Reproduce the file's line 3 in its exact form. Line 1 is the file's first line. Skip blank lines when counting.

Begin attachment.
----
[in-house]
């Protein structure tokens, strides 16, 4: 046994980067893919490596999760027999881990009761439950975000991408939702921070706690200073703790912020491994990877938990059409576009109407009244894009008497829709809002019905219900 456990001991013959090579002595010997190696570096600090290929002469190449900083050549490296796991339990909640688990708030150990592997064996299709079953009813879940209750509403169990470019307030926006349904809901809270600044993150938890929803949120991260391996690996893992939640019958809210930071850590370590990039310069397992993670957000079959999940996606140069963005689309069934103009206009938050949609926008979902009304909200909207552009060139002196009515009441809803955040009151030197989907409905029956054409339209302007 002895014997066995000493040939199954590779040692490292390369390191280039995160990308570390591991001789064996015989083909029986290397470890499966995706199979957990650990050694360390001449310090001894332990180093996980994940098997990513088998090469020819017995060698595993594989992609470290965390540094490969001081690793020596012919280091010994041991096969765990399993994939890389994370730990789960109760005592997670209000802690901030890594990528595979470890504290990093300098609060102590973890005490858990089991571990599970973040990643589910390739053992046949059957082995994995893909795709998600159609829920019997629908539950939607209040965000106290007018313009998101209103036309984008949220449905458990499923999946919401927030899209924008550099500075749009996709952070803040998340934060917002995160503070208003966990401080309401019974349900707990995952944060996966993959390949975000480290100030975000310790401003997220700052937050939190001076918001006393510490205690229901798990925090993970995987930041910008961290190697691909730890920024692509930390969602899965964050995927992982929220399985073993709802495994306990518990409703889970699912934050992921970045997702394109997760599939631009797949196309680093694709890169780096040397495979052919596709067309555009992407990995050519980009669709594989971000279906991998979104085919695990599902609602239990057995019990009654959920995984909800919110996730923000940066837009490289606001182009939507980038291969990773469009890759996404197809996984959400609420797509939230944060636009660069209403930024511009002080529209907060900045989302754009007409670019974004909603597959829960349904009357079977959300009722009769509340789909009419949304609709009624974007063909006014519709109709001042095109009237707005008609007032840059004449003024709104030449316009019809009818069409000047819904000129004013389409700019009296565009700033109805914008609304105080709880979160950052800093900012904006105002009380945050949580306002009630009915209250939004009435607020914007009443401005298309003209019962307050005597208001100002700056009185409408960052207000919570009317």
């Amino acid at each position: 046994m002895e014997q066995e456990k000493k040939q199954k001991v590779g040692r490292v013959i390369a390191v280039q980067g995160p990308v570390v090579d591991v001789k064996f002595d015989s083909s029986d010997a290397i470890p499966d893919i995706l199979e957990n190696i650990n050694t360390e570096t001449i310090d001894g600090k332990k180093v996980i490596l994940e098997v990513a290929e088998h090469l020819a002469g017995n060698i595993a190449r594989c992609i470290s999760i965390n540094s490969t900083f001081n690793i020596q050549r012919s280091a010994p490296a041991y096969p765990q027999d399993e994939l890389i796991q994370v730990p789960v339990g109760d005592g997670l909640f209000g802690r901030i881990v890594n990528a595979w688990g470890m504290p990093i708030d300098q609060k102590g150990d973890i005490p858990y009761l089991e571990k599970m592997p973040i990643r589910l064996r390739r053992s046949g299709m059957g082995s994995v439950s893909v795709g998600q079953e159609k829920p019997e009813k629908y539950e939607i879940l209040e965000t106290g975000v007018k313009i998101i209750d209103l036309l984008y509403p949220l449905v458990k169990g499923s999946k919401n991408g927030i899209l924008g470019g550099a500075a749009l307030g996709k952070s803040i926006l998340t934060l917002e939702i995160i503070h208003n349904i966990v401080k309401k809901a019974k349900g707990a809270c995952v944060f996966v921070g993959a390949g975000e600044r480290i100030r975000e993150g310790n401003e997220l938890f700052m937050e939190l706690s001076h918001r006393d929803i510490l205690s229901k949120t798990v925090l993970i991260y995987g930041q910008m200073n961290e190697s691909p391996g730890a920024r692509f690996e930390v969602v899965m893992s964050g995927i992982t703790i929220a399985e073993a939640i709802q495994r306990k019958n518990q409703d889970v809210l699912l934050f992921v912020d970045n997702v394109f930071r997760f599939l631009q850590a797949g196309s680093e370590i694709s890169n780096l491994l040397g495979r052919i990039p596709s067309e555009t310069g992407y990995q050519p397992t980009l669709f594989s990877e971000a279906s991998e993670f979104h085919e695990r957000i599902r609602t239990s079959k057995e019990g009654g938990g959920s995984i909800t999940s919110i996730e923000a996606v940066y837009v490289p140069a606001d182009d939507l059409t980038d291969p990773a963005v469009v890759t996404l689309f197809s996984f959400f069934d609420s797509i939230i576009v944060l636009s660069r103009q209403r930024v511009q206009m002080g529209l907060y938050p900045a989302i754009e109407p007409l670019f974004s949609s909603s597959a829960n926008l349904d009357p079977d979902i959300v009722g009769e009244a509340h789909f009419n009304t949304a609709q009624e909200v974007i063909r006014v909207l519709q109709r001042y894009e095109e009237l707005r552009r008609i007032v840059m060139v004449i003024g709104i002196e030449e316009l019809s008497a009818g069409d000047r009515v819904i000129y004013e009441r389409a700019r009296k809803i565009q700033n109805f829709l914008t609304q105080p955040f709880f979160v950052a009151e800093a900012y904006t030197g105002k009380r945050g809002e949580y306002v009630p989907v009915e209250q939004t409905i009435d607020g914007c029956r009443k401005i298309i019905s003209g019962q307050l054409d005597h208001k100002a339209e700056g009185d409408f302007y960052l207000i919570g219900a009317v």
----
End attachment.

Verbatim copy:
């Amino acid at each position: 046994m002895e014997q066995e456990k000493k040939q199954k001991v590779g040692r490292v013959i390369a390191v280039q980067g995160p990308v570390v090579d591991v001789k064996f002595d015989s083909s029986d010997a290397i470890p499966d893919i995706l199979e957990n190696i650990n050694t360390e570096t001449i310090d001894g600090k332990k180093v996980i490596l994940e098997v990513a290929e088998h090469l020819a002469g017995n060698i595993a190449r594989c992609i470290s999760i965390n540094s490969t900083f001081n690793i020596q050549r012919s280091a010994p490296a041991y096969p765990q027999d399993e994939l890389i796991q994370v730990p789960v339990g109760d005592g997670l909640f209000g802690r901030i881990v890594n990528a595979w688990g470890m504290p990093i708030d300098q609060k102590g150990d973890i005490p858990y009761l089991e571990k599970m592997p973040i990643r589910l064996r390739r053992s046949g299709m059957g082995s994995v439950s893909v795709g998600q079953e159609k829920p019997e009813k629908y539950e939607i879940l209040e965000t106290g975000v007018k313009i998101i209750d209103l036309l984008y509403p949220l449905v458990k169990g499923s999946k919401n991408g927030i899209l924008g470019g550099a500075a749009l307030g996709k952070s803040i926006l998340t934060l917002e939702i995160i503070h208003n349904i966990v401080k309401k809901a019974k349900g707990a809270c995952v944060f996966v921070g993959a390949g975000e600044r480290i100030r975000e993150g310790n401003e997220l938890f700052m937050e939190l706690s001076h918001r006393d929803i510490l205690s229901k949120t798990v925090l993970i991260y995987g930041q910008m200073n961290e190697s691909p391996g730890a920024r692509f690996e930390v969602v899965m893992s964050g995927i992982t703790i929220a399985e073993a939640i709802q495994r306990k019958n518990q409703d889970v809210l699912l934050f992921v912020d970045n997702v394109f930071r997760f599939l631009q850590a797949g196309s680093e370590i694709s890169n780096l491994l040397g495979r052919i990039p596709s067309e555009t310069g992407y990995q050519p397992t980009l669709f594989s990877e971000a279906s991998e993670f979104h085919e695990r957000i599902r609602t239990s079959k057995e019990g009654g938990g959920s995984i909800t999940s919110i996730e923000a996606v940066y837009v490289p140069a606001d182009d939507l059409t980038d291969p990773a963005v469009v890759t996404l689309f197809s996984f959400f069934d609420s797509i939230i576009v944060l636009s660069r103009q209403r930024v511009q206009m002080g529209l907060y938050p900045a989302i754009e109407p007409l670019f974004s949609s909603s597959a829960n926008l349904d009357p079977d979902i959300v009722g009769e009244a509340h789909f009419n009304t949304a609709q009624e909200v974007i063909r006014v909207l519709q109709r001042y894009e095109e009237l707005r552009r008609i007032v840059m060139v004449i003024g709104i002196e030449e316009l019809s008497a009818g069409d000047r009515v819904i000129y004013e009441r389409a700019r009296k809803i565009q700033n109805f829709l914008t609304q105080p955040f709880f979160v950052a009151e800093a900012y904006t030197g105002k009380r945050g809002e949580y306002v009630p989907v009915e209250q939004t409905i009435d607020g914007c029956r009443k401005i298309i019905s003209g019962q307050l054409d005597h208001k100002a339209e700056g009185d409408f302007y960052l207000i919570g219900a009317v």